These doctrines are moreover justified: 1st. By the relation in which the States stand to the Federal Government: and, 2d. By the law of nations, on the subject of suing sovereigns; and, 3d. They are not weakened by any supposed embarrassment attending the mode of executing a decree against a State.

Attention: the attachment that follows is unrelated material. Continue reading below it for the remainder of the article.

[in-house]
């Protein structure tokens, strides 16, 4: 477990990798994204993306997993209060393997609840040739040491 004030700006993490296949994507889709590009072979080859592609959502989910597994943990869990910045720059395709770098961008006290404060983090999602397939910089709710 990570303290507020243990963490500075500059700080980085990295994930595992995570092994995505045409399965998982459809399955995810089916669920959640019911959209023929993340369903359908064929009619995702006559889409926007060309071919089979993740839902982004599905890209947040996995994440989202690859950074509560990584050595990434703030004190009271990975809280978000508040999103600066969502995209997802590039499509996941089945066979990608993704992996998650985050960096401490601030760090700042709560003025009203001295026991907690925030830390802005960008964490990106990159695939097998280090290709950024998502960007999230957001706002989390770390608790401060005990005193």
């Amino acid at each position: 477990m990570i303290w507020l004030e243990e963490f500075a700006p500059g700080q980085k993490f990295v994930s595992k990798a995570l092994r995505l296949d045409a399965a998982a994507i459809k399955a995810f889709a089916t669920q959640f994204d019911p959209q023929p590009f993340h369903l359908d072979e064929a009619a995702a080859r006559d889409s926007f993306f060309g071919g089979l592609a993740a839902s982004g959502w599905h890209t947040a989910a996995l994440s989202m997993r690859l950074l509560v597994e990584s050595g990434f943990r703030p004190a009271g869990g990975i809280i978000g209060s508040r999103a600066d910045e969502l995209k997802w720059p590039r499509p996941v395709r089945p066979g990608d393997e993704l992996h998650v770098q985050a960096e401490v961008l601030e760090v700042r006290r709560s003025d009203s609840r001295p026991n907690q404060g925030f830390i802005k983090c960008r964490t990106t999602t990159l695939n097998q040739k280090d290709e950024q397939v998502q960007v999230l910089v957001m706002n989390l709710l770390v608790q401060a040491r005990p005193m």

1st.I acknowledge, and shall always contend, that the States are sovereignties. But with the free will, arising from absolute independence, they might combine in Government for their own happiness. Hence sprang the confederation; under which indeed the States retained their exemption from the forensic jurisdiction of each other, and, except under a peculiar modification, of the United States themselves. Nor could this be otherwise; since such a jurisdiction was no where (according to the language of that instrument) expressly delegated. This Government of supplication cried aloud for its own reform; and the public mind of America decided, that it must perish of itself, and that the Union would be thrown into jeopardy, unless the energy of the general system should be increased. Then it was the present Constitution produced a new order of things. It derives its origin immediately from the people; and the people individually are, under certain limitations, subject to the legislative, executive, and judicial authorities thereby established. The States are in fact assemblages of these individuals who are liable to process. The limitations, which the Federal Government is admitted to impose upon their powers, are diminutions of sovereignty, at least equal to the making of them defendants. It is not pretended, however, to deduce from these arguments alone, the amenability of States to judicial cognizance; but the result is, that there is nothing in the nature of sovereignties, combined as those of America are, to prevent the words of the Constitution, if they naturally mean, what I have asserted, from receiving an easy and usual construction. But pursue the idea a step farther; and trace one, out of a multitude of examples, in which the General Government may be convulsed to its center without this judicial power. If a State shall injure an individual of another State, the latter must protect him by a remonstrance. What if this be ineffectual? To stop there would cancel his allegiance; one State cannot sue another for such a cause; acquiescence is not be believed. The crest of war is next raised; the Federal head cannot remain unmoved amidst these shocks to the public harmony. Ought then a necessity to be created for drawing out the general force on an occasion so replete with horror? Is not an adjustment by a judicial form far preferable? Are not peace and concord among the States two of the great ends of the Constitution? To be consistent, the opponents of my principles must say, that a State may not be sued by a foreigner.What? Shall the tranquillity of our country be at the mercy of every State? Or, if it be allowed, that a State may be sued by a foreigner, why, in the scale of reason, may not the measure be the same, when the citizen of another State is the complainant? Nor is the history of confederacies wholly deficient in analogy; although a very strict one is scarcely to be expected. A parade of deep research into the Amphyctionic Council, or the Achæan league, would be fruitless, from the dearth of historical monuments. With the best lights they would probably be found, not to be positively identical with our union. So little did they approach to a National Government, that they might well be destitute of a common judicatory. So ready were the ancient Governments to merge the injuries to individuals in a State quarrel, and so certain was it, that any judicial decree must have been enforced by arms, that the mild form of a legal discussion could not but be viewed with indifference, if not contempt. And yet it would not be extravagant to conjecture, that all civil causes were sustained before the Amphyctionic Council.[2] What we know of the Achæan confederacy, exhibits it as purely national, or rather consolidated.—They had common Magistrates taken by rotation, from the towns; and the amenability of the constituent cities to some Supreme Tribunal, is as probable as otherwise.[3] But, in fact, it would be a waste of time, to dwell upon these obscurities. To catch all the semblances of confederacies, scattered through the historic page, would be no less absurd, than to search for light in regions of darkness, or a stable jurisprudence in the midst of barbarity and bloodshed. Advancing then, into more modern times, the Helvetic Union presents itself; one of whose characteristics is, that there is no common judicatory. Stanyan, 117. Nor, does it obtain in Holland. But it cannot be concluded from hence, that the Swiss or the Dutch, the jealousy of whom would not suffer them to adopt a National Government, would deem it an abasement, to summon a State, connected as the United States are, before a National Tribunal. But our anxiety for precedents is relieved by appealing to the Germanic Empire. The jumble of fifty principalities together no more the name of one body, than the incoherent parts of Nebuchadnazzar’s image. The Princes wage war without the consent of their paramount sovereign; they even wage war upon each other; nay upon the Emperor himself; after which it will add but little to say, that they are distinct sovereignties. And, yet both the Imperial Chamber, and the Aulic Council hear and determine the complaints of individuals against the Princes.[4]